British Columbia

Pieces of naval history emerge during Esquimalt Harbour clean up

The Royal Canadian Navy has started to remove contaminated sediment in the Esquimalt Harbour, but crews are dredging up items from the navy's history in the process.

Soles from thousands of boots likely tossed overboard at end of WWII found in harbour sediment

Items that have turned up during the harbour dredging include a sailor's identification card from the 1940s or 1950s. It was found in a wallet that was well preserved after getting stuck in the soft sediment at the bottom of the harbour. (Megan Thomas/CBC)

The Royal Canadian Navy expected to find contamination at the bottom of Esquimalt Harbour after more than 150 years of shipbuilding and naval activity.

What cleanup crews did not expect to find in the dredged up sediment was pieces of naval history like service medals, uniform buttons, and even a couple thousand pairs of boot soles.

"The [boot] leather had degraded and was gone, but the sole was still left," said Duane Freeman, a senior environment officer at CFB Esquimalt, near Victoria.

"What we think more than likely happened is at the end of World War II, as we were releasing sailors, they basically had their extra boots and they threw them over the side to get rid of them."

The Department of National Defence is spending up to $160 million to dredge areas contaminated by naval activities and encourage marine life to return to Esquimalt Harbour.

The harbour is the home port for Canada's West Coast navy.

Naval artifacts that have been dredged up include personal items such as pipes and razors, as well as gold rings, service medals and system tags from ships. (Megan Thomas/CBC)

The navy now has a strict "nothing over the side" policy for all ships, Freeman said. But the ways of the past are making for a unique collection of historic items at the base.

A vice-admiral's personalized coffee mug that disappeared 30 years ago was sifted out of the dredged sediment and has been returned to the now-retired officer.

Crews also found a wallet with a navy identification card from the 1940s or 1950s that was perfectly preserved after it ended up in the water and settled in the soft sediment on the bottom of the harbour.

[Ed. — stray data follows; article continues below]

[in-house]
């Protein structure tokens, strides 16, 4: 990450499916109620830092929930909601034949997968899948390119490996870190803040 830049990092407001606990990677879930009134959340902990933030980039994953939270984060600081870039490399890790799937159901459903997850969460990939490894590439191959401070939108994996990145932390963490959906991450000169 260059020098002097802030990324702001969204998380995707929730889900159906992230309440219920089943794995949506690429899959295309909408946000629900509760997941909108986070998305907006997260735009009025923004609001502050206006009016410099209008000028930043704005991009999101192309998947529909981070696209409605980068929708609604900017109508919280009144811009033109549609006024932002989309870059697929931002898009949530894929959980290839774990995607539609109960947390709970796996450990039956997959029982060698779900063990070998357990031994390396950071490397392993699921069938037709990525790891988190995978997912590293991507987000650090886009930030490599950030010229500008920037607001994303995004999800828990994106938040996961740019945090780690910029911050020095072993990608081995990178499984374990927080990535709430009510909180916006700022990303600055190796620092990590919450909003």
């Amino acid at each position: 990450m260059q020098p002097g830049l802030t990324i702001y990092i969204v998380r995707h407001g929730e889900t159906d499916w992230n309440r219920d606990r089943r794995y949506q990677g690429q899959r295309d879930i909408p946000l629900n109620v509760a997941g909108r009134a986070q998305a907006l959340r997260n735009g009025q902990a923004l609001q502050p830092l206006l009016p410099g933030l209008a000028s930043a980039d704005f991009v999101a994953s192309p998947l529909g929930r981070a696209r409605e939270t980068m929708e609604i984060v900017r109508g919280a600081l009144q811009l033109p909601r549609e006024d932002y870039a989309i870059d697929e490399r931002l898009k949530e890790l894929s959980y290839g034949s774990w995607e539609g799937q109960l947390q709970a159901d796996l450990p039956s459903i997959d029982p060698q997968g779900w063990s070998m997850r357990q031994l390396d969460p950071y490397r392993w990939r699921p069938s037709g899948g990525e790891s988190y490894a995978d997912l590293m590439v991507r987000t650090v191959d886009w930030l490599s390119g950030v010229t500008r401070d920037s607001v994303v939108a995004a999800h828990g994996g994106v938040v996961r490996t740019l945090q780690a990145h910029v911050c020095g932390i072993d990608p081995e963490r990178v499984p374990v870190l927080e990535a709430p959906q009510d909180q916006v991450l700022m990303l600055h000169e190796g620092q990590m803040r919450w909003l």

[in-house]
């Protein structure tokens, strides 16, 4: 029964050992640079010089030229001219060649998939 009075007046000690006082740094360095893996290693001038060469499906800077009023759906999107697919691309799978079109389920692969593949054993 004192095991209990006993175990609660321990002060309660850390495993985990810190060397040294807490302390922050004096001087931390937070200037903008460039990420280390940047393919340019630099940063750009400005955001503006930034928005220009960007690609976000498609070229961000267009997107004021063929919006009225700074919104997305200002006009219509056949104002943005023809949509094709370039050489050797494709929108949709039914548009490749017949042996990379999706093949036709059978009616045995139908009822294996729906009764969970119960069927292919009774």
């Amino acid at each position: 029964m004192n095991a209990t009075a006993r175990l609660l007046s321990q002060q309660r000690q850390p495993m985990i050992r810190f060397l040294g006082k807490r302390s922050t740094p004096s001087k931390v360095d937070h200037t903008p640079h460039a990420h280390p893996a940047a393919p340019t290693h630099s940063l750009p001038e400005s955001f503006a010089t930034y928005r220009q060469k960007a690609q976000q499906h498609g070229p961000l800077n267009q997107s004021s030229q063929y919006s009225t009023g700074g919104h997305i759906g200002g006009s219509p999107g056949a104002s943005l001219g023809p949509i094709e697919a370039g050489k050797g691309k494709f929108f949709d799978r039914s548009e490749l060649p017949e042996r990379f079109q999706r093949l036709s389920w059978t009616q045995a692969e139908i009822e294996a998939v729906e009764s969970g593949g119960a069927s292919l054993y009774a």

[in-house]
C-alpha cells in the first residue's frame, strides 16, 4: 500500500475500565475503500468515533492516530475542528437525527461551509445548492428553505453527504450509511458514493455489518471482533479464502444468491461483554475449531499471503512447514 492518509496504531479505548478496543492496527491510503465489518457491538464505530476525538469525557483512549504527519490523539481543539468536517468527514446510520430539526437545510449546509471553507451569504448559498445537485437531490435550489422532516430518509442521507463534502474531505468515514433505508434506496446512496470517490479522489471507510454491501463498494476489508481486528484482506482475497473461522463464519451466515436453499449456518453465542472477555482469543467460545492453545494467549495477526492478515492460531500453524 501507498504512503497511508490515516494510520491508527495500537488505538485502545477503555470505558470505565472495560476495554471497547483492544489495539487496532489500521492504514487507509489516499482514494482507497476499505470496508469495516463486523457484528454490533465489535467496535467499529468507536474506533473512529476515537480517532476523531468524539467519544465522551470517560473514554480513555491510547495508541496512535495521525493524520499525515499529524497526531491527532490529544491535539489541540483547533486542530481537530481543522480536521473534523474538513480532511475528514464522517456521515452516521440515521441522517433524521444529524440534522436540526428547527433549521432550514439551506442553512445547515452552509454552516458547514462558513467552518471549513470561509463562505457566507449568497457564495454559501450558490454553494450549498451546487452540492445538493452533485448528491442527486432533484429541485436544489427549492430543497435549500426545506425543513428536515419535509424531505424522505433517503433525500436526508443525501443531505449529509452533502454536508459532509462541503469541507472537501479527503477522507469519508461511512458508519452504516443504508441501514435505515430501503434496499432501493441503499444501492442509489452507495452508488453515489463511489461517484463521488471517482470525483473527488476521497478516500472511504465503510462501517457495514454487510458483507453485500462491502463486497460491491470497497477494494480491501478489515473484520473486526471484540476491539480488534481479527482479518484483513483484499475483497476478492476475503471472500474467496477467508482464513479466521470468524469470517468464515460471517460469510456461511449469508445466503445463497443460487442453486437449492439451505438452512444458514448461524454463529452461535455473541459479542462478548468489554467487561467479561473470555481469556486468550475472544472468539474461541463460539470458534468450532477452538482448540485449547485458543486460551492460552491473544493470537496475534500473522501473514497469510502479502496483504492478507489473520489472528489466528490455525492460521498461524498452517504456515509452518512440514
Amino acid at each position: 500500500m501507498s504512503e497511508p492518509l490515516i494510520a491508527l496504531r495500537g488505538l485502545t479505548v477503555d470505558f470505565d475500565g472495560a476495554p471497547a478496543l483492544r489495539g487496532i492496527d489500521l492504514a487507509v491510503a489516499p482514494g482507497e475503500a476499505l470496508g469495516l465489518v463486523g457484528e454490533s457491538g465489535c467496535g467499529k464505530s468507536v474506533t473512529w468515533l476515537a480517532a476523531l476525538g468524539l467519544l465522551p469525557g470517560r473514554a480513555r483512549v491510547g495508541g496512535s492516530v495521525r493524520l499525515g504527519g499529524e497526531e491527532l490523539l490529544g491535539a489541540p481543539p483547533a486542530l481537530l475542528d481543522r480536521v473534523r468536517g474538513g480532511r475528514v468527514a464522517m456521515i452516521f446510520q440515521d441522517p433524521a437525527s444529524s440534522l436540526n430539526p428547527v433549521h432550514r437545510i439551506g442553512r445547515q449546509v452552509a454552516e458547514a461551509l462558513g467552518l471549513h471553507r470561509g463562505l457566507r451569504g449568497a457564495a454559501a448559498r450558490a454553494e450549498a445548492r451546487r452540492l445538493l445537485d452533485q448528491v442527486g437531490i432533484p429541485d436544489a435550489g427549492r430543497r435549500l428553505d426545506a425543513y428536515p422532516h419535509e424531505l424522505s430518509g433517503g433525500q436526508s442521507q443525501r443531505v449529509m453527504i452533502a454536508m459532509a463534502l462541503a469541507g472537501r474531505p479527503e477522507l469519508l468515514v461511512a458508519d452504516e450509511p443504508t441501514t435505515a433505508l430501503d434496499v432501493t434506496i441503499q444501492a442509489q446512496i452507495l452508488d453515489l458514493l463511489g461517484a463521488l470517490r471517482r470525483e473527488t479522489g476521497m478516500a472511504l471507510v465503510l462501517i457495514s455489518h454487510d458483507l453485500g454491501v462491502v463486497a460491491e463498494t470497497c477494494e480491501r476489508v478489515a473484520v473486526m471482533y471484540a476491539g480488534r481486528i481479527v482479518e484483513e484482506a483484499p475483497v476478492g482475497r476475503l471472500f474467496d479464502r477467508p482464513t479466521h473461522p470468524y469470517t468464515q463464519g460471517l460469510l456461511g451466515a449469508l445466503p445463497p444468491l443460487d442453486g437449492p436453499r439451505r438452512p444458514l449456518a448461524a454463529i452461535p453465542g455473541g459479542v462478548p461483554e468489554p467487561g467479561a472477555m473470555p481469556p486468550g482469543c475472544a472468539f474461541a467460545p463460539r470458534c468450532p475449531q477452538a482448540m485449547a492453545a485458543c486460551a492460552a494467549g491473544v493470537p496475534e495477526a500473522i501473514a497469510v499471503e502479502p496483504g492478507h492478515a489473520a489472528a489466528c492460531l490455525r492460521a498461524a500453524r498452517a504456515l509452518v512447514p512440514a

Duane Freeman, a senior environmental officer at CFB Esquimalt, says a catalogue has been created of all of the naval items that have been sifted out of the contaminated sediment so far. (Megan Thomas/CBC)

Officials are trying to get in touch with the sailor's family to see if they would like the wallet back, Freeman said.

"It's really interesting to try to reunite people with some of their items," he said.

Old plates, cutlery and personal items such as straight razors engraved with names have also turned up.

"We realized that it was actually telling a bit of the history of the navy," Freeman said.

Historians are also now involved to help catalogue the thousands of items and determine which ones are historically significant.

Contaminated sediment that was removed from the bottom of the harbour contained thousands of navy artifacts. More are expected to turn up as dredging continues over the next few years. (CFB Esquimalt)

More dredging to come

Thousands more items could turn up before CFB Esquimalt completes the environmental remediation project in 2020.

There are several more contaminated areas in the harbour that the navy plans to clean up during the project, which is also part of a larger modernization of jetties at the base.

To remove the contaminants, a crane on a barge is used to pull up the top metre of sediment.

The crane has a bucket with GPS technology that allows the crew to accurately scoop particular areas where tests have found pollutants such as heavy metals or hydrocarbons, Freeman said.

The sediment is then carefully sifted so the contaminants can be disposed of in a way that meets environmental standards. That sifting process is where the unexpected items emerge.

The base hopes to eventually find a way to display some of the historic pieces that are uncovered.

Anyone who recognizes items found during the harbour dredging and would like more information can call CFB Esquimalt for more information at 250-363-4006.

A map at CFB Esquimalt highlights in red the areas of the harbour where most of the contamination is concentrated. The dredging project focuses on those areas. (Megan Thomas/CBC)